- Endocrine dysfunction, adrenal disease
- Notable decrease in activity/drive. (same as above in female list)
- Increased chance of “perpetual puppy syndrome” undesirable urination.
- Inhibited social adjustment if castrated prior to sexual maturity.
- Substantial likelihood of appreciable demeanor change after castration (same concept as above in female list… )
Remember, reproductive hormones affect more than just reproduction
- Increased likelihood of cognitive disorders if castrated before complete cognitive development (usually a good time AFTER sexual maturity as in females stated above).
- Notable decrease in muscle mass (yep, same as above)
- Generally live 2 (or more) years LESS than unaltered littermates in controlled studies

Sterilization decisions should be a part of an informed, holistic approach to your pet’s gealth and quality of Life and the decision to neuter or not is and should remain YOURS.

Be informed, be responsible!
Not neutering does not give you the license to breed your dog. Be responsible! Leave breeding to true breed preservationists such as Certified Natural Rearing Breeders or at the very least, breeders who keep their dogs current all health testing pertinent to their specific breed Talk with natural rearing breeders and other experienced dog owners, and consult a veterinary naturopath or a true holistic veterinarian to understand what steps you can take to insure the overall health and longevity of your pet..

If you have a puppy or even an adult dog that is intact and you are considering a spay/neuter decision, I encourage you to please research and continue to learn all you can about surgical sterilization options and the risks associated with the procedures.

In a tubal ligation, the oviducts are cut and tied off, preventing ova from getting to the uterus or coming in contact with sperm. Tubal ligation does NOT shut off hormone production, so your dog will continue to go into heat and can mate with male dogs, but no pregnancy will result.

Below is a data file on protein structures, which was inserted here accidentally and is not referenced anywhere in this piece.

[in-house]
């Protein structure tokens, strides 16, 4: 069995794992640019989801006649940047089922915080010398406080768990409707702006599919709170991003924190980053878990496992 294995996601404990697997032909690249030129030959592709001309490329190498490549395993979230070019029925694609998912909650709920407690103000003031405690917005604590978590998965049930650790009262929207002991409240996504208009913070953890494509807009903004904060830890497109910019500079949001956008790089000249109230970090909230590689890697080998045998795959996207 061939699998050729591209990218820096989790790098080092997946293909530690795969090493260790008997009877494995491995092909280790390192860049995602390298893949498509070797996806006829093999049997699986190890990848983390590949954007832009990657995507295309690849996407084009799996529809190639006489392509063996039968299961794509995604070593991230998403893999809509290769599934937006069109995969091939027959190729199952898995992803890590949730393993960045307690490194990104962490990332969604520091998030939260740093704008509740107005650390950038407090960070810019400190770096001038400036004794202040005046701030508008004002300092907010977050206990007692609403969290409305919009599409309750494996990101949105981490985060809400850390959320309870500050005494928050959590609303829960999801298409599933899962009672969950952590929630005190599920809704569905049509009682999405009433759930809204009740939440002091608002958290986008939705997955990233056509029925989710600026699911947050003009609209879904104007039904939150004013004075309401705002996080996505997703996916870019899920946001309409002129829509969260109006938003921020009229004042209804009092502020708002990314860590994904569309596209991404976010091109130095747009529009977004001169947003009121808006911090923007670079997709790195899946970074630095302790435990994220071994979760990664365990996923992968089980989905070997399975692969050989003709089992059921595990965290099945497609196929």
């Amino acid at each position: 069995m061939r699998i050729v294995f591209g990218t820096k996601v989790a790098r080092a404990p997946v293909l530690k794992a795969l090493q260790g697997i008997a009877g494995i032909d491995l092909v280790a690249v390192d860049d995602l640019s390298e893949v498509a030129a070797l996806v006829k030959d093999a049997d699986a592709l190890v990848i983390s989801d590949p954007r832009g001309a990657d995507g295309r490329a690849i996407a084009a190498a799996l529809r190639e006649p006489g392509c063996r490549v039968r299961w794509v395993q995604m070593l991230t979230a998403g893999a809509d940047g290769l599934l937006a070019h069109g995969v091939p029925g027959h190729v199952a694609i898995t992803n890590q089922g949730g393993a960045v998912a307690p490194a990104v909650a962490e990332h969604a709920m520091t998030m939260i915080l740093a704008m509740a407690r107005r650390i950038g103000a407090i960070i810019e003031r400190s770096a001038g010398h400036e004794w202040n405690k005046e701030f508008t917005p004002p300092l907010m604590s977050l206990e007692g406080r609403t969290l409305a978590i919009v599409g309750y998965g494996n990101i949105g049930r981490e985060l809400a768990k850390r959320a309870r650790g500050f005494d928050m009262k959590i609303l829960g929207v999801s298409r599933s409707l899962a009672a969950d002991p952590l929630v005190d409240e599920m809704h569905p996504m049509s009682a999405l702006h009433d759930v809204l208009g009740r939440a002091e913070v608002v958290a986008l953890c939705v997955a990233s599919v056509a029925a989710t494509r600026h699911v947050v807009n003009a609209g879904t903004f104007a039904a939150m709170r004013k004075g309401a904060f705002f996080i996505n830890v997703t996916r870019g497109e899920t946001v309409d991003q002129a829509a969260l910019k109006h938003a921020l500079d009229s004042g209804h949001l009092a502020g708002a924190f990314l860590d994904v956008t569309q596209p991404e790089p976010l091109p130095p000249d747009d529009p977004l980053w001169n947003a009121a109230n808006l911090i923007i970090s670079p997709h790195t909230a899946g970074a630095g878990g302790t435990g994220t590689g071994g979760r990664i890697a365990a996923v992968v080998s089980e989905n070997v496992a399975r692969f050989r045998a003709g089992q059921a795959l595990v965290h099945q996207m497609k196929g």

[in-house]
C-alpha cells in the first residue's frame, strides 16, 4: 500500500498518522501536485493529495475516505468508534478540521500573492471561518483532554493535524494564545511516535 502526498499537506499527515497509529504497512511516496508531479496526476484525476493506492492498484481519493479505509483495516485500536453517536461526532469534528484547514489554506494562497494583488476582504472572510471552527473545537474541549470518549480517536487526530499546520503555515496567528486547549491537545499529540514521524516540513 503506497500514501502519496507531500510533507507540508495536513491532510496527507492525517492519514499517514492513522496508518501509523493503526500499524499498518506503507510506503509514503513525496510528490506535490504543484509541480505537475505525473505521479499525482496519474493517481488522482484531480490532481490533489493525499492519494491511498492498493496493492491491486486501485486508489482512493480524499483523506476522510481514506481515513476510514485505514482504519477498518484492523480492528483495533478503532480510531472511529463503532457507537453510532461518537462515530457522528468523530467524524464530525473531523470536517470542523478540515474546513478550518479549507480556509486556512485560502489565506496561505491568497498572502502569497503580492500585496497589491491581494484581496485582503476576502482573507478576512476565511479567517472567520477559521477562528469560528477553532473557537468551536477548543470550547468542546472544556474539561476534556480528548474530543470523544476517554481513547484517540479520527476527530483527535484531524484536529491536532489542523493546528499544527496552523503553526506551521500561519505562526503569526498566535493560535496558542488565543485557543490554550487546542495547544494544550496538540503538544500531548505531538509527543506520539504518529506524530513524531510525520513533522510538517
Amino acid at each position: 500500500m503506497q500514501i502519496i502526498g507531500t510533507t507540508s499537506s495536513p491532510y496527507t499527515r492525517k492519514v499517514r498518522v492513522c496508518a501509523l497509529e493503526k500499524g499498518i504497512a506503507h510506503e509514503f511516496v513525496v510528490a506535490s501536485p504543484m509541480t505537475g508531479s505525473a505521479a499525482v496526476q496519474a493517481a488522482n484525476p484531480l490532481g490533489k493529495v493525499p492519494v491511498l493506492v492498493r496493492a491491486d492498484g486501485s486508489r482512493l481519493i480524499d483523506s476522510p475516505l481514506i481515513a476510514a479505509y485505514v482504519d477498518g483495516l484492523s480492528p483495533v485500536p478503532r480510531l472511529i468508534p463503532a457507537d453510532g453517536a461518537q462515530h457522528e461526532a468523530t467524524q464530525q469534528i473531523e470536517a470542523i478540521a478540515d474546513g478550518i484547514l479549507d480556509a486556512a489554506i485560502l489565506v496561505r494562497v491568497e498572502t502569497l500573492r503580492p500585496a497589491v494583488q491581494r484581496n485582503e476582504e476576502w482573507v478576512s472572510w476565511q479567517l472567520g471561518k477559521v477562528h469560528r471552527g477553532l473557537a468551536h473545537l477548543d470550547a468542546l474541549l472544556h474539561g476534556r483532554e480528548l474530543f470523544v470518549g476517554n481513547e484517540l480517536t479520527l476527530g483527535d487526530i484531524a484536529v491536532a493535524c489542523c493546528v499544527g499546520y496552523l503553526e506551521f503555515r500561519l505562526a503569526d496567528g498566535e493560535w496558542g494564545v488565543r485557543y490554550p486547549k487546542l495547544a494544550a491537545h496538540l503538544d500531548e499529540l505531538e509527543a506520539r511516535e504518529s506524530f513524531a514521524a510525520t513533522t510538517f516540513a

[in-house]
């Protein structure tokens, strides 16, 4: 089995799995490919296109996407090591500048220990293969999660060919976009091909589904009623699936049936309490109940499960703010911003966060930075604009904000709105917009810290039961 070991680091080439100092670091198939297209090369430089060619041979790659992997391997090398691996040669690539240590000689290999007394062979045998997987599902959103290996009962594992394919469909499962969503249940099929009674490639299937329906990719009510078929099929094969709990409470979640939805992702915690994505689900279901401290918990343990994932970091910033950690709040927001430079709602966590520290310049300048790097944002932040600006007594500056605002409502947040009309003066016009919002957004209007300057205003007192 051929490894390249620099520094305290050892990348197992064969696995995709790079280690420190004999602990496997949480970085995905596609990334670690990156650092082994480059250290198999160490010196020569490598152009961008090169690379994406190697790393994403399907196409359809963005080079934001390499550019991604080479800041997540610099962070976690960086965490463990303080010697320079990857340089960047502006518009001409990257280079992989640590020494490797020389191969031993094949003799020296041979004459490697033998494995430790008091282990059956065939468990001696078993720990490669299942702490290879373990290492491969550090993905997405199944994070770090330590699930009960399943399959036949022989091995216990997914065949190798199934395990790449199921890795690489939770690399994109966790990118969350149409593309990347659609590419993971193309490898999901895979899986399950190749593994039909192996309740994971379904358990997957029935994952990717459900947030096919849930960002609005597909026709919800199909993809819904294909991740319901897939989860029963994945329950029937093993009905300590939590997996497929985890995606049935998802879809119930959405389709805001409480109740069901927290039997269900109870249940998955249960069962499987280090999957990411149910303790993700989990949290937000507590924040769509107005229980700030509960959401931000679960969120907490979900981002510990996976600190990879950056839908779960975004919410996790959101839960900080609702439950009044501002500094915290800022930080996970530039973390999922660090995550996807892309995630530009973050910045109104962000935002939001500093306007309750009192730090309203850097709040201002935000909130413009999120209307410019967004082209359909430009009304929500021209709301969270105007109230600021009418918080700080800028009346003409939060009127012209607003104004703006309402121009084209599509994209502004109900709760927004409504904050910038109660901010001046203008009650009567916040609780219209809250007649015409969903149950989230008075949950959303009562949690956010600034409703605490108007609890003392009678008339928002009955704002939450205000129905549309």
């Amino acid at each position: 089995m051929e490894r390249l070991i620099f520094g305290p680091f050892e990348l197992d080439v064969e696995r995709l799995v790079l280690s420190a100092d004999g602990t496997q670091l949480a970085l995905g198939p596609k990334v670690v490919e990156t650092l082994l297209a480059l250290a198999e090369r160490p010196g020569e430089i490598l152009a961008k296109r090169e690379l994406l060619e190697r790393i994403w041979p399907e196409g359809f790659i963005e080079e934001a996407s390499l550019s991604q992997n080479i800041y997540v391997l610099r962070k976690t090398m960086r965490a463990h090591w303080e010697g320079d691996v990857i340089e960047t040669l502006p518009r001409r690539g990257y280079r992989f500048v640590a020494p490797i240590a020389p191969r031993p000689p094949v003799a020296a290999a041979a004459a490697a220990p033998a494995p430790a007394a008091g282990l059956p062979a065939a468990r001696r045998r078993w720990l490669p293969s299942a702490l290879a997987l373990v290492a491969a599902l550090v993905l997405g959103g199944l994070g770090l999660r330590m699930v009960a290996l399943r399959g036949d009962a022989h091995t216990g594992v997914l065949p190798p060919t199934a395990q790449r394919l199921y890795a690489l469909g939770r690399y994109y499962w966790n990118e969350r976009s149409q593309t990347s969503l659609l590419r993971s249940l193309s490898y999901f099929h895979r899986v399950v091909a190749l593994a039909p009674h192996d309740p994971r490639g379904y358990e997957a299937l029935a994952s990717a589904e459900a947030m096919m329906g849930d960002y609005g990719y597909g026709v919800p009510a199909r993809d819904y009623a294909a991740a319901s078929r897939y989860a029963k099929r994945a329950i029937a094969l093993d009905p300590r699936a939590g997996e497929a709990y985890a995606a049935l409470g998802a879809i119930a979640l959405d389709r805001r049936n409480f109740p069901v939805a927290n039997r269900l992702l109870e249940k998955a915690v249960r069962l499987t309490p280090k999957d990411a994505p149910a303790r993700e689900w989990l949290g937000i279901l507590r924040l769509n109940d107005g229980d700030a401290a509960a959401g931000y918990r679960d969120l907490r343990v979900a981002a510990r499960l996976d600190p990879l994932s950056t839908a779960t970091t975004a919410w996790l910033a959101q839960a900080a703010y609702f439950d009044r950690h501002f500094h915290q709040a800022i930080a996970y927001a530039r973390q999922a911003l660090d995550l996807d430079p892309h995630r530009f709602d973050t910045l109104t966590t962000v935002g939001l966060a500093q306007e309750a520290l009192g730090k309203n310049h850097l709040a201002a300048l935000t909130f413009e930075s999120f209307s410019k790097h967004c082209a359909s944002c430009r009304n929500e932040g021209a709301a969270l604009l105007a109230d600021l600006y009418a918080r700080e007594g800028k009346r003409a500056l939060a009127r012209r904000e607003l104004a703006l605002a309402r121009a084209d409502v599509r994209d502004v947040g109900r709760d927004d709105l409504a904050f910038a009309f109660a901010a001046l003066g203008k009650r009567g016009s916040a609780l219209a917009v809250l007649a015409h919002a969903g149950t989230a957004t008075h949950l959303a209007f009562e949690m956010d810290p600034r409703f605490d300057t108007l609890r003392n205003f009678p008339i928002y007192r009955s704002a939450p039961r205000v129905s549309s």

Dogs having had a vasectomy are still able to breed with a female but will not produce sperm to get her pregnant.

If you should decide for a tubal ligation, vasectomy, spaying or casteration is best for you and your dog, make sure that your dog is mature and healthy enough to be considered balanced both physically and mentally. Generally speaking, maturity is not achieved until a dog has reached at least one year of age. Keep in mind that giant breed dogs are still developing at 2 years of age and should not be considered canidates for the loss of hormones until at least two.

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post #2 of 9 (permalink) Old 01-24-2010, 01:05 PM
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Great read. There is a woman named Juliette de Bairacli Levy who believes all animals should be left au natural. Her books are very enlightning.
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post #3 of 9 (permalink) Old 01-24-2010, 01:50 PM
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This is great, but I fear what will happen when the general public finds out about this. *sigh* If you think there are too many dogs in the shelter now, just wait.

It's hard enough to convince people that yes, their golden retriever should be spayed because, no, she is not breeding quality (and I know very well that people are generally not responsible enough to have an intact female and not allow her to become pregnant. They're just like, "oh, well, she was only out for a few minutes..." or "I thought it would be a good idea to go ahead and breed her now...my friend has a gorgeous male and she just happened to be over visiting, so I thought, why not?"

I understand that there are plenty of people out there that ARE responsible enough, but for every one of those people there are another 100 out there that aren't.
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post #4 of 9 (permalink) Old 01-24-2010, 01:57 PM
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Quote:
Originally Posted by rafensoda View Post
This is great, but I fear what will happen when the general public finds out about this. *sigh* If you think there are too many dogs in the shelter now, just wait.

It's hard enough to convince people that yes, their golden retriever should be spayed because, no, she is not breeding quality (and I know very well that people are generally not responsible enough to have an intact female and not allow her to become pregnant. They're just like, "oh, well, she was only out for a few minutes..." or "I thought it would be a good idea to go ahead and breed her now...my friend has a gorgeous male and she just happened to be over visiting, so I thought, why not?"